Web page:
Stacey Donovan’s fearlessness and introspection in her YA novel Dive beautifully demonstrates the power of telling the untold story inside of you.
In this Q&A with Stacey, she shares invaluable advice she’s gained throughout her decades-long career-how not to agonize over the small stuff, how to write objectively, and what she’s looking for in a strong competition entry.
What are some of the challenges of writing about your life?
I find that we can get lost in our own stories instead of in the story we’re writing. When that happens, it’s hard to move the plot-the what-happens-next part of the story-forward. Instead, we’re spinning around inside ourselves, still trying to find answers, insight, or relief from whatever is on our minds. Think hamster wheel, but now we’re the hamster, with pen, on the same wheel. Get me off of this wheel and onto the page, where I can explore what brought me there to begin with. What brought me to writing about my own life is the desire to make sense of being alive.
What effect did writing Dive have on your life?
Writing Dive was cathartic for me in many ways. Writing it made me realize that fiction can be a means of wish fulfillment. For example, the father in the book teaches the main character about birds, which she loved. She loved that he taught her, and she loved learning about birds. In real life, I taught myself about birds; my father didn’t teach me much about anything. In Dive the main character gets to experience a sense of love through learning about birds. Even though that didn’t actually happen, I felt my main character’s emotions through that experience. Writing Dive also changed my perspective on human relationships in general. I came to understand that it is possible to make a seemingly impossible or unbearable situations tolerable and at times even joyful. This happened as a result of the relationships the characters began to have with each other as the events of the story changed them and thus changed their relationships to each other.
Some of the clichÃ© of personal narrative are that stories can come across as overly sentimental or melodramatic. How can writers avoid these clichÃ©?
My method is to let the words tumble out the way they want to in the first draft. Then I go back in and search for lines or paragraphs or scenes that essentially say the same thing I’ve already said. Delete any redundancy. We have a tendency to repeat ourselves when an issue or subject is important to us, or when our emotions can’t help but somersault, then somersault again, and again. I have found that my writing is much stronger when I don’t barrage the reader with the same word or feeling or experience over and over so that the reader will experience or understand it too. Similarly, when we are emphatic about whatever it is we are writing about we rarely need exclamation points to prove it! What we have just written, and rewritten, then polished should after all those steps convey what we set out to do on the page without overkill! I think you understand me but I may need to say it again in case you don’t!
Being so close to a topic makes it difficult, if not impossible, to remain objective. Is objectivity something a writer should strive for when writing a personal narrative?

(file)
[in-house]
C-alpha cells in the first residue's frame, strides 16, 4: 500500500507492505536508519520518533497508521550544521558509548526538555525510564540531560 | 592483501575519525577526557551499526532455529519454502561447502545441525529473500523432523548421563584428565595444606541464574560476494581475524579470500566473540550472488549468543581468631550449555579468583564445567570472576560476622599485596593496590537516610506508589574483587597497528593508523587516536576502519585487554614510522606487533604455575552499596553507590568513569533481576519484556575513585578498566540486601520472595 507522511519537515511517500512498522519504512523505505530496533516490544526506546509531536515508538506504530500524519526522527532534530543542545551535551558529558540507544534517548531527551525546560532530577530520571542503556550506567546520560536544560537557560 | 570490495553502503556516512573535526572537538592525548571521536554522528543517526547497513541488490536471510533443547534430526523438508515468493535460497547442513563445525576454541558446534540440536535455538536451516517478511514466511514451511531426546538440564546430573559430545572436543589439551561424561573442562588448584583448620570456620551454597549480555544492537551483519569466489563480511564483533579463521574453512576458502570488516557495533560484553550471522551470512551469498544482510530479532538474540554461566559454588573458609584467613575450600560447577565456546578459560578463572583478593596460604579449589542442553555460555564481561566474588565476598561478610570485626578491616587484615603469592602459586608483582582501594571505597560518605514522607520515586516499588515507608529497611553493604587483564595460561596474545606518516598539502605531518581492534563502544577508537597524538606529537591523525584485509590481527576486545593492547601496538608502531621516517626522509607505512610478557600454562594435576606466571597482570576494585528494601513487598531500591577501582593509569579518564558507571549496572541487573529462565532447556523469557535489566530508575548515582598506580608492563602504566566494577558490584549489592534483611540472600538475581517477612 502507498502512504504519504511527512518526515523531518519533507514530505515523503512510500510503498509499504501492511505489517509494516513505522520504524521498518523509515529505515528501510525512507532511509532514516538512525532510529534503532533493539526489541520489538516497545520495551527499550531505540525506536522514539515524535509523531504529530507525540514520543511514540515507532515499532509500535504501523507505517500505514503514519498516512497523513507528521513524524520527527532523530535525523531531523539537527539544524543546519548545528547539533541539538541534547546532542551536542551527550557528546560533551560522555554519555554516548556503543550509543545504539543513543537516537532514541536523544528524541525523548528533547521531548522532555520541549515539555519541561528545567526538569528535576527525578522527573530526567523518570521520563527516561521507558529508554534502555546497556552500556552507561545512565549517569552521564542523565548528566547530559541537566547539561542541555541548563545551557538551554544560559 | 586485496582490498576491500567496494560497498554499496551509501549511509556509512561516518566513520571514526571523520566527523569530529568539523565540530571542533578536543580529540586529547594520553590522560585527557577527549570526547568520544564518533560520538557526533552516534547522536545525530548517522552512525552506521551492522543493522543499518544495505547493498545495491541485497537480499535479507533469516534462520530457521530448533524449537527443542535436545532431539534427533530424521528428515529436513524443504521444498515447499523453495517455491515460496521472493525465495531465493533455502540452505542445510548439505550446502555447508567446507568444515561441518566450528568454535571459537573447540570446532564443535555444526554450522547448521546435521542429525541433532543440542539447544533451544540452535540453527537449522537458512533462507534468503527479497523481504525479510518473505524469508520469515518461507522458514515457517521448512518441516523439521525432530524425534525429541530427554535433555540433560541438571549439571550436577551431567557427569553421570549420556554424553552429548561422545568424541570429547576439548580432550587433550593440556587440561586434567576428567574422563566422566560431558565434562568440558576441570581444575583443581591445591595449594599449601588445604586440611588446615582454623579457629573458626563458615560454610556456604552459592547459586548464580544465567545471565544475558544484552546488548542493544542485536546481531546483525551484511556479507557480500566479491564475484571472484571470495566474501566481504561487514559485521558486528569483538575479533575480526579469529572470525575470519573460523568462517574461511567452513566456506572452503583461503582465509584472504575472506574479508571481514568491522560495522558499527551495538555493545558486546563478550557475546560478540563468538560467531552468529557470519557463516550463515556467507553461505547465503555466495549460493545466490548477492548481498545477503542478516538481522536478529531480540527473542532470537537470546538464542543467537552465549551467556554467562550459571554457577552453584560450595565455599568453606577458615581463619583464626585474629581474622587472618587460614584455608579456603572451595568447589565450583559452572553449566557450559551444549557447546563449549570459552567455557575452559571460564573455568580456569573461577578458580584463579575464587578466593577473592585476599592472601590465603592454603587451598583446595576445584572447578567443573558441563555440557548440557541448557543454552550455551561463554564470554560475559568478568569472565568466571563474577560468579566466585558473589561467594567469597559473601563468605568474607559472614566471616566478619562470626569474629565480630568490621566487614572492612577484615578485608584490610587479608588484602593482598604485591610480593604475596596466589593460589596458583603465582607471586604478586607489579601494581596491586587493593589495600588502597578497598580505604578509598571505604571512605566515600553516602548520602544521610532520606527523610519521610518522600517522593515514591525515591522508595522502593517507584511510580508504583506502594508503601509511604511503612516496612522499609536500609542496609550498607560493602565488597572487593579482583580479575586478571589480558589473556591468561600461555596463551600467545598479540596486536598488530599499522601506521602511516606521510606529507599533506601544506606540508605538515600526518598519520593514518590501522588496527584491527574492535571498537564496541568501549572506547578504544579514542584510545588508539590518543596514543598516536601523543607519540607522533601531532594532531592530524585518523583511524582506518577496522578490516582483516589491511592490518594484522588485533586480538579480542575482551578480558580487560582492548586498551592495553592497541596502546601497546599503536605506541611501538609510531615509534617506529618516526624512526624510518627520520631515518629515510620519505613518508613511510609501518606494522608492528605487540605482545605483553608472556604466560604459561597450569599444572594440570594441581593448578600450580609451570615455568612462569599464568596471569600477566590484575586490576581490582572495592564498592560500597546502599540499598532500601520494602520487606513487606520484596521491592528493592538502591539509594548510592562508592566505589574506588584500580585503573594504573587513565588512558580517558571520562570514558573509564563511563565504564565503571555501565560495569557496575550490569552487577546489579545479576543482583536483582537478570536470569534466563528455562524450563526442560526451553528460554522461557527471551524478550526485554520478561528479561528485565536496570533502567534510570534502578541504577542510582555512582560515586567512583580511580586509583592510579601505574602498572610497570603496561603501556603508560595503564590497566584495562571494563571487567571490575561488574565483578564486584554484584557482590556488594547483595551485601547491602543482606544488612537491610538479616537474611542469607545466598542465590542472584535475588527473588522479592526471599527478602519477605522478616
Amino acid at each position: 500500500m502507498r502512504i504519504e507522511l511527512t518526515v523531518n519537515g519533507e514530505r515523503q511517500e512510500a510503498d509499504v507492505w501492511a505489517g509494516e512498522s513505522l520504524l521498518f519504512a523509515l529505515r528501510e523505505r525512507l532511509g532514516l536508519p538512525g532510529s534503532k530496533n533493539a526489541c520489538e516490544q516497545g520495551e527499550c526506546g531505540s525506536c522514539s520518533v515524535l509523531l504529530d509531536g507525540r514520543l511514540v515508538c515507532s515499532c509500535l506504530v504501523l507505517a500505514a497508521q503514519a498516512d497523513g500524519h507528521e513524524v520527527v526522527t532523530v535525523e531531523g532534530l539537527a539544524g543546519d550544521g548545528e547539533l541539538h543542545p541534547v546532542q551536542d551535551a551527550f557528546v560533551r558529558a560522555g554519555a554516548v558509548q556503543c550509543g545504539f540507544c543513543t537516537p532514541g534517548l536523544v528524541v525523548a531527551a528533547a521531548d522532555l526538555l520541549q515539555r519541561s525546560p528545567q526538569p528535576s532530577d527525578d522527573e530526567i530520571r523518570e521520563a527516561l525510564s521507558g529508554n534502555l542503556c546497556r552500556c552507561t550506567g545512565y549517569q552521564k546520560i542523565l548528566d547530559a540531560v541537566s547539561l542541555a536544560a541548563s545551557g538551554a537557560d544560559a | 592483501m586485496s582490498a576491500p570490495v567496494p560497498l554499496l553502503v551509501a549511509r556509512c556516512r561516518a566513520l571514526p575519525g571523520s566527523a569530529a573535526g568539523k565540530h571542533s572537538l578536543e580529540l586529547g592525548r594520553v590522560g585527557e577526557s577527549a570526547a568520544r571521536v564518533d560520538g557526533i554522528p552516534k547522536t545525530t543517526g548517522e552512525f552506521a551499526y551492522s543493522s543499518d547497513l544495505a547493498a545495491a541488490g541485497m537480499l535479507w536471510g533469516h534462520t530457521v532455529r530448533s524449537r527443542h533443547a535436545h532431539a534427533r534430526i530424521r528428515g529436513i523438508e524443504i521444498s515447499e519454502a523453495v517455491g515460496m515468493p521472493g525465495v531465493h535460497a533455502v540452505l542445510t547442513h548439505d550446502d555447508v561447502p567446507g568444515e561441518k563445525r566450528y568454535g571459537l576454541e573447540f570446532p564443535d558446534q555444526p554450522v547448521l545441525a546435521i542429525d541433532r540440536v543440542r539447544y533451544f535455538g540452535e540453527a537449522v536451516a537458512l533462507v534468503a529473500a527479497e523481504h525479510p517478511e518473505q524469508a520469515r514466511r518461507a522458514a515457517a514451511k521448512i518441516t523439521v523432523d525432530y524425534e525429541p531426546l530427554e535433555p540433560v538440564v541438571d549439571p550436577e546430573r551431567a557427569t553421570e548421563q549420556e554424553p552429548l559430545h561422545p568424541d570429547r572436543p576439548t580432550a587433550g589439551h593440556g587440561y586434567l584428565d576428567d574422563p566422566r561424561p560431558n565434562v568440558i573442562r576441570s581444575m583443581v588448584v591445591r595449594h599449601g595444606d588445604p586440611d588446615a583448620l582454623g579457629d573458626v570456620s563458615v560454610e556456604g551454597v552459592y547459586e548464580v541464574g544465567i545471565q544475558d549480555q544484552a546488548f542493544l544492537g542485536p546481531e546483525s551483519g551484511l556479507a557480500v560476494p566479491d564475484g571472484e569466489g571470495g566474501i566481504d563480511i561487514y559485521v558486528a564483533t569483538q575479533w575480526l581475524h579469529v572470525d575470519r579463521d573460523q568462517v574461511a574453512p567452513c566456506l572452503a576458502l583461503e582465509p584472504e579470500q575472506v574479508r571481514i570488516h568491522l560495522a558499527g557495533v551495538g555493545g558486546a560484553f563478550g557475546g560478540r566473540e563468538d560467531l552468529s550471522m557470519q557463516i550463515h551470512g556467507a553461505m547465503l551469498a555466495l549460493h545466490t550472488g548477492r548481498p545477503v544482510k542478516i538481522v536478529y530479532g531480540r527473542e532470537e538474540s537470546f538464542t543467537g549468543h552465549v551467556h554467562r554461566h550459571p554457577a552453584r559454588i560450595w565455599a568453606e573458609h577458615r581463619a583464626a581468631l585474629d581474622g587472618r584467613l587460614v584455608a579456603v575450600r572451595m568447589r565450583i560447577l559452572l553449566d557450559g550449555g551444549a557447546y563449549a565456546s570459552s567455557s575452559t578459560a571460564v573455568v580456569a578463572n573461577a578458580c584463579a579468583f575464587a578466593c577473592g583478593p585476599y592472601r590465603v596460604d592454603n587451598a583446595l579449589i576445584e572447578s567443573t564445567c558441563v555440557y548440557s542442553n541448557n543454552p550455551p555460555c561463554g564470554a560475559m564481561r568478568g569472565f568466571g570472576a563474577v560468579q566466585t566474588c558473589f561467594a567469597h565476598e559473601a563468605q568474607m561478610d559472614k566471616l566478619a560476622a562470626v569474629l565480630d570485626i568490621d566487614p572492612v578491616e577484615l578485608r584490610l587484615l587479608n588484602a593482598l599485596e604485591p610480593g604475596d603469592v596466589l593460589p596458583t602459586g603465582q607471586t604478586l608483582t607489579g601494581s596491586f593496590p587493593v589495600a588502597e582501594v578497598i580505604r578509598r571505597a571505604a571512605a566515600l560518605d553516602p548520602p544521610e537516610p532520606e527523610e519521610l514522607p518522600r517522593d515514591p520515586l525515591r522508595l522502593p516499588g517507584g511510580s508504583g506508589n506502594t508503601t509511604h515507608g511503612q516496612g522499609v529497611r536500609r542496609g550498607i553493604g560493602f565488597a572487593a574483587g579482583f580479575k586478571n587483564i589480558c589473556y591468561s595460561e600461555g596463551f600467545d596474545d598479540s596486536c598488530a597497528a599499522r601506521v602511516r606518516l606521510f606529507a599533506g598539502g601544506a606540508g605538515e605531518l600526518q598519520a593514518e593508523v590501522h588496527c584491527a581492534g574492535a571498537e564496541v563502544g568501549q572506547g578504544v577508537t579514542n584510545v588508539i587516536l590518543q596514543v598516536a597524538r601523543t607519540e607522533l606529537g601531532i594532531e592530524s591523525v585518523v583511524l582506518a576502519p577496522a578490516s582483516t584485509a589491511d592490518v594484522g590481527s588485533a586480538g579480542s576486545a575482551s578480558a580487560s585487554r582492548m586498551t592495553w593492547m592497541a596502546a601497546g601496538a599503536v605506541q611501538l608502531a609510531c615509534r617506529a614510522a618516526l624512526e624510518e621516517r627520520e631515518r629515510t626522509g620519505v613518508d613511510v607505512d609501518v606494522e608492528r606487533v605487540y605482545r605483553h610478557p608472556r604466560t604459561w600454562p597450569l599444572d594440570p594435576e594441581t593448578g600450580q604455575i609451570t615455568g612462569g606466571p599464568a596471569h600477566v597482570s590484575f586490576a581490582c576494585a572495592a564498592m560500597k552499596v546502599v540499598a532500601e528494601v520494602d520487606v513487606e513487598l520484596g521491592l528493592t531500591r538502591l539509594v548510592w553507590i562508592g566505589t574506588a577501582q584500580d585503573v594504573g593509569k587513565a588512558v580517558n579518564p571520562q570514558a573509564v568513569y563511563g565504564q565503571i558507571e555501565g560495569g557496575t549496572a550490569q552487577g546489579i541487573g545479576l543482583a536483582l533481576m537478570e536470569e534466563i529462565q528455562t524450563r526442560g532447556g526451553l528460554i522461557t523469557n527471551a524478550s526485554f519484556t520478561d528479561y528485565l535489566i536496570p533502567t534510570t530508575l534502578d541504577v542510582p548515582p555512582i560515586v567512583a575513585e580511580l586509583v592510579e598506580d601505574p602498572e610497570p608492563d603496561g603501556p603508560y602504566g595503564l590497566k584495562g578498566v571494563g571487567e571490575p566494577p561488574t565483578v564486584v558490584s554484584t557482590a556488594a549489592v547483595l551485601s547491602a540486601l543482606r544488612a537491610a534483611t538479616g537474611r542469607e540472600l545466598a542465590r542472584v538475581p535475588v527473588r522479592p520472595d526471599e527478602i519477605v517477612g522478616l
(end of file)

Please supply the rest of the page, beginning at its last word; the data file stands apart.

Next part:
When I remember that whatever it is I’m writing about is because I want others to read it, I also remember that my reader can only understand as much as I am willing to reveal. For example, if I am writing a scene in which I’m standing on my head at the bottom of the stairs, I have to be objective enough to remember that I must tell the reader that I have landed on my head at the bottom of the stairs because I have fallen down the stairs. Striving for objectivity is essential.
How has your approach to writing changed over the years?
It has become natural and effortless for me to leave my “inner editor” in the kitchen playing video games while I write a first draft. When I’m ready, I’ll say “IE, bring me some fries,” which is another way of saying I’m ready to start listening to the other voice-the inner editor’s voice-that has developed over the years. It’s almost like having two people inside me at the same time: the writer and the editor. When I first began to write, I would agonize over every word and find myself going off on tangents that had nothing to do with what I wanted to write about. I would get frustrated and think that I could never write anything ever again, so why even bother. Now I tell myself, “Give it a break, get some fries.”
There’s the chance in writing either fiction or nonfiction to reveal a part of ourselves we might not reveal off the page. I don’t mean spilling secrets (though that’s always terrific for the reader and lightens the burden of keeping them for the writer), it’s more about spilling self. Revealing who we are on the page is a way of communicating with others, a way of stepping out of our isolation, a way of feeling connected to the rest of humanity. I’m looking for the writer to be who they are, to reveal who they are, rather than hope that the words used or the story itself will help keep them protected from their deeper selves. That will only help the writer maintain distance from the reader, the opposite of what both the writer and the reader want. Think depth, think revelation, think connection.
STACEY DONOVAN has edited or ghostwritten dozens of published books. Two became New York Times Bestsellers.